Today, however, I just did research and reflected. I leave tonight to Lake Bikal. It's a 25M yo lake, which is the clearest lake in the world. It also is alleged to have silver deposits inside. The journey will be a two day train ride from here. When I return, we will begin our expedition into the entrance of Shamballa. In the meantime, I'm meant to take a two day train ride there and back and see what exactly the lake is like.
My time in Moscow was just eh. I really disliked Moscow. I didn't enjoy how my first ten minutes into the city, a policeman asked the only Asian guy for a passport. Here, in Russia, if you give them your passport, they ask for money to get it back. Apparently, the reason is that civil servants are paid poorly. When the policeman saw that it was an American Passport, he backed off immediately. I was also made to pay a ludicrous $75 fine at the airport for nothing. It's alright though. I put it on my credit card; so, I'll ask for it to be reversed when I come home. But all in all, I disliked Moscow.
The people of the city feel like they carry a heart of lead in them. They never smile. They walk like they're robots and have these eyes that show no hope. Although I thought communism ended in Russia, everywhere I go I see the emblems of the hammer and sickle or statues of women carrying rifles.
But, for breakfast I met a French girl at the hostel. Together, before her flight, we walked in a vast park. I kind of lost sight of the first impression I had of Moscow. There, we sat on a bench and looked at fountain of water that erupted short bursts of jets of water, like a geyser. The rhythm of the splashes resonated with the music. In the background, a Russian waltz was playing, and I began telling her a story.
I said, "There once was a Norweigian city in the Fjords, locked deep in the heart of an ice river. There, two beautiful sisters lived. It was said that one's beauty was like never-ending dry snow softly falling. The other had beauty that could only be rivaled by a fruit tree, flowering with blosoms in the spring.
But it was also during the time of the French Revolution. One day, the religious sisters had a French stranger turn up at their door." At the mention of France, she smiled. I went on, "She had just lost all her family members during the revolution. She was freightened like a wild doe being hunted. She, however, carried a letter from a friend of the sisters that said she would be the best servant.
The French servant lived with them in their austere lifestyle. She never took of luxury and cooked the bland foods of the village. Yet, because of her service, the sisters made more money than ever. She served them for 12 years, and one day won the lottery in France. So, she begged the sisters for one favor. She would cook the two sisters a meal. The sisters agreed.
The French servant then prepared her ingredient list and went to Paris to bring them back. But when the sisters saw that she was brining a live turtle and pheasants, they were in shock. They believed it was a pagan meal. They had already made their promise though. A dinner they promised. A dinner she would make.
Thus, the guests and the sisters all made a promise to never, ever speak of this dinner or to not talk of how delicious it was. There was one guest, however, that came from abroad and did not know of this vow of silence.
So - the French cook made her feast. The guest from abroad critiqued each dish and explained how riveting and complex it was. The abroad guest commented that he only ate like this once by the best Chef in Paris, called the Cafe Anglais. Soon - the guests all forgot about their vow of silence. Old wounds were healed between feuding friends and family. Eventually, they sang and laughed and talked of the great memories they all had together. And when the guests left, for a brief moment, the snow stopped falling in Fjords.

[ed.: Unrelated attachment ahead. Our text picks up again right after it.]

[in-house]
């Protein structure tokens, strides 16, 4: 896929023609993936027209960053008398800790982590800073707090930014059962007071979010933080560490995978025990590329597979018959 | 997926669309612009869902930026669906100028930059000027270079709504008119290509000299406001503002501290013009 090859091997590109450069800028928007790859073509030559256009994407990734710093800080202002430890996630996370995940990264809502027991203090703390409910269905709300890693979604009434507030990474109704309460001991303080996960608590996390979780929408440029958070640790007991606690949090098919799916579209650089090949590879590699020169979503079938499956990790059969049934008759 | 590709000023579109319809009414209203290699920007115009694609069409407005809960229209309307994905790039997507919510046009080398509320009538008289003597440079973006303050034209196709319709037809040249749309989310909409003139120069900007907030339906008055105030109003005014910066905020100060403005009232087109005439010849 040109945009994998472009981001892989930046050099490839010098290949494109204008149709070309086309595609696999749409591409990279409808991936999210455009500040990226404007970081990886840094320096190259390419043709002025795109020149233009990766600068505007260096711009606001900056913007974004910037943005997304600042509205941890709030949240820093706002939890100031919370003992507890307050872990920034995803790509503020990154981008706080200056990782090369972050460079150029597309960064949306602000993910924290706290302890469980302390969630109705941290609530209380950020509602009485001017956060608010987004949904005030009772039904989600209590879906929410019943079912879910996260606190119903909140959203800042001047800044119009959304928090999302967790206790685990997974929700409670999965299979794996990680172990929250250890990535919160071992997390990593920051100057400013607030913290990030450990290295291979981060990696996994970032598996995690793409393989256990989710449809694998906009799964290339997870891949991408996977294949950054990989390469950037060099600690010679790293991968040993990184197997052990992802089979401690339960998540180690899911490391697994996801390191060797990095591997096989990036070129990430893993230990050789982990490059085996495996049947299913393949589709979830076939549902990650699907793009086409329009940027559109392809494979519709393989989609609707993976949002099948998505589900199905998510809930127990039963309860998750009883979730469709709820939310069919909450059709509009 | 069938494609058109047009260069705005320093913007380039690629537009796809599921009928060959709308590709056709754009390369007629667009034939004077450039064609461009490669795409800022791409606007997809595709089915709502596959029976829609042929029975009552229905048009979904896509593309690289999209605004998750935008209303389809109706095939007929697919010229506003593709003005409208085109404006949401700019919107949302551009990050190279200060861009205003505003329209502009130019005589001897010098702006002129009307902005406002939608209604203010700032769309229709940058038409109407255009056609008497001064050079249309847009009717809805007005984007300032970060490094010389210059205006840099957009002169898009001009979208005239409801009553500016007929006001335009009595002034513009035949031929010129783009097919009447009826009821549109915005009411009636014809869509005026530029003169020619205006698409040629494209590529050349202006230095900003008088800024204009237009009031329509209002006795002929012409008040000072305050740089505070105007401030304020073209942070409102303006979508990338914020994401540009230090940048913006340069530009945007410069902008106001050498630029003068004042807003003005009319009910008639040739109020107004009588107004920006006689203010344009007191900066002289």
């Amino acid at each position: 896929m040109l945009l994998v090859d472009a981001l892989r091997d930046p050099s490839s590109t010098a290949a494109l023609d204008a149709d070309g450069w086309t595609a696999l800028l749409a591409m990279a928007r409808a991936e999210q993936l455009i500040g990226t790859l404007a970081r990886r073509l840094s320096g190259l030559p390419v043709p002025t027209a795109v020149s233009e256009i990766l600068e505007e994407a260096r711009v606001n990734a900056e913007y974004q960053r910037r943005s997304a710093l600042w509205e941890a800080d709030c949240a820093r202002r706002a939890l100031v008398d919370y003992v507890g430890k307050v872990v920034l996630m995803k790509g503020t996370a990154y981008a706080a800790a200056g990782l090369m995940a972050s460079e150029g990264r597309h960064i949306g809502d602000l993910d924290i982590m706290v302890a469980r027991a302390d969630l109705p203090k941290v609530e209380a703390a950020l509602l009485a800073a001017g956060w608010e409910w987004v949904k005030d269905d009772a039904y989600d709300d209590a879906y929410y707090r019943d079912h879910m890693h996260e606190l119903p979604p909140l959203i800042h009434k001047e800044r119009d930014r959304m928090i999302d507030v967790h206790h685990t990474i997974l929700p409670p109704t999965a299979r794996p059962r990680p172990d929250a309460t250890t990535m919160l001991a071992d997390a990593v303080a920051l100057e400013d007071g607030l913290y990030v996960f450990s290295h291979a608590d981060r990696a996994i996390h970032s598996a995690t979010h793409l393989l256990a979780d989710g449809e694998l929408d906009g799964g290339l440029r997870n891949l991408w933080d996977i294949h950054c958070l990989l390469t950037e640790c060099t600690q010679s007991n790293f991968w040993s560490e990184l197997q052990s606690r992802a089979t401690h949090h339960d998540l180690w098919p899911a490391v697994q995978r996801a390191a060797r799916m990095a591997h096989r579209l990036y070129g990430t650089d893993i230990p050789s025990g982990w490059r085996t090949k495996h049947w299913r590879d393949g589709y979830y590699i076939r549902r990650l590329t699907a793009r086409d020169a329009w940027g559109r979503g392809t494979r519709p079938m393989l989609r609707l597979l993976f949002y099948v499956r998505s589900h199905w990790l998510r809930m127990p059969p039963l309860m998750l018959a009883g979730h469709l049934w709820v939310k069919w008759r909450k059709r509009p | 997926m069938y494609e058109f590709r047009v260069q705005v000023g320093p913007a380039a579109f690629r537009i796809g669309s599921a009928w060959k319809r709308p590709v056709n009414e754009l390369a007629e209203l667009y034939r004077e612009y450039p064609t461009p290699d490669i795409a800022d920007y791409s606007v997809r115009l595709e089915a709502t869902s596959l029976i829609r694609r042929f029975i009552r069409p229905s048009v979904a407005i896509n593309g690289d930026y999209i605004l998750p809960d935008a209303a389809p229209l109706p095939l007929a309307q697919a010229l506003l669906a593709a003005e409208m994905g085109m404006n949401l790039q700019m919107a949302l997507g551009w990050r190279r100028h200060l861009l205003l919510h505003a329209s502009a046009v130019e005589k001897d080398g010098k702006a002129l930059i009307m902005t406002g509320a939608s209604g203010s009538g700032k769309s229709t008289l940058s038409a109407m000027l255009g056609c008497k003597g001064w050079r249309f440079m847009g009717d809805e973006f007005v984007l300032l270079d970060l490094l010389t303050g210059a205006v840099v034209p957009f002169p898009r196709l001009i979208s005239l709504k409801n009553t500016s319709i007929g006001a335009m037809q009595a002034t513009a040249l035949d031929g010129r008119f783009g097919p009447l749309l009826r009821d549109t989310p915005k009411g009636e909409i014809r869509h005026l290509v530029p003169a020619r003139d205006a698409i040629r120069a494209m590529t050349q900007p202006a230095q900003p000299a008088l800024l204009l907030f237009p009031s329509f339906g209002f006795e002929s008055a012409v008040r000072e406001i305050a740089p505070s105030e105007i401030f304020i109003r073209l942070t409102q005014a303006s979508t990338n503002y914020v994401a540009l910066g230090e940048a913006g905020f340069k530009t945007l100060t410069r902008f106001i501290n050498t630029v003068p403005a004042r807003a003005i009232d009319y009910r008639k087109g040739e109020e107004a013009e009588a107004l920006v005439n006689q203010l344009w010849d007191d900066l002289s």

The sisters went to thank the French servant and said to her good bye. They were very sad as they were sure she was leavnig to Paris. Why would anyone stay in such a small village?
But the French servant replied, "I'm not going back to Paris. I've lost everything. I lost my relationships with the princes, generals, and dukes. Besides, I have no more money."
One of the sisters exclaimed, "No more money! How could that be? You just won the lotterry?"
The French servant replied, "Let me tell you a secret. I was the Chef of the Cafe Anglais. A dinner for 12 costs 10,000 Frances, the amount I won for the lottery."
The sisters gasped. How could she spend so much money on them?
One of the sisters remembered the rumors of the Cafe Anglais, as her fame and reputation even made it to the Fjord. She said, "But those princes, and generals, and dukes murdered the only son of the Chef of the Cafe Anglais."
"Yes, this is true," said the Chef, "But, I still served them the best meal of their lives at my restaurant. And even though they took away what was most precious to me, I gave to them what they could never have: perfect happiness. It's what a true artist can give to others."
And the sisters then realized that they had lived only in truth but had no beauty or mercy in their lives until today. It was then they had experienced the moment when bliss and truth kissed each other. The other sister said, "I know there is no artist like you. And when you are in Heaven, even the angels will acknowledge this amongst themselves."
I don't know why I chose to tell this girl this story. But it led to other conversations, in which secrets of the world were spoken of and unlocked like the one you read today.
That was how I will remember a moment of beauty that shined in Moscow.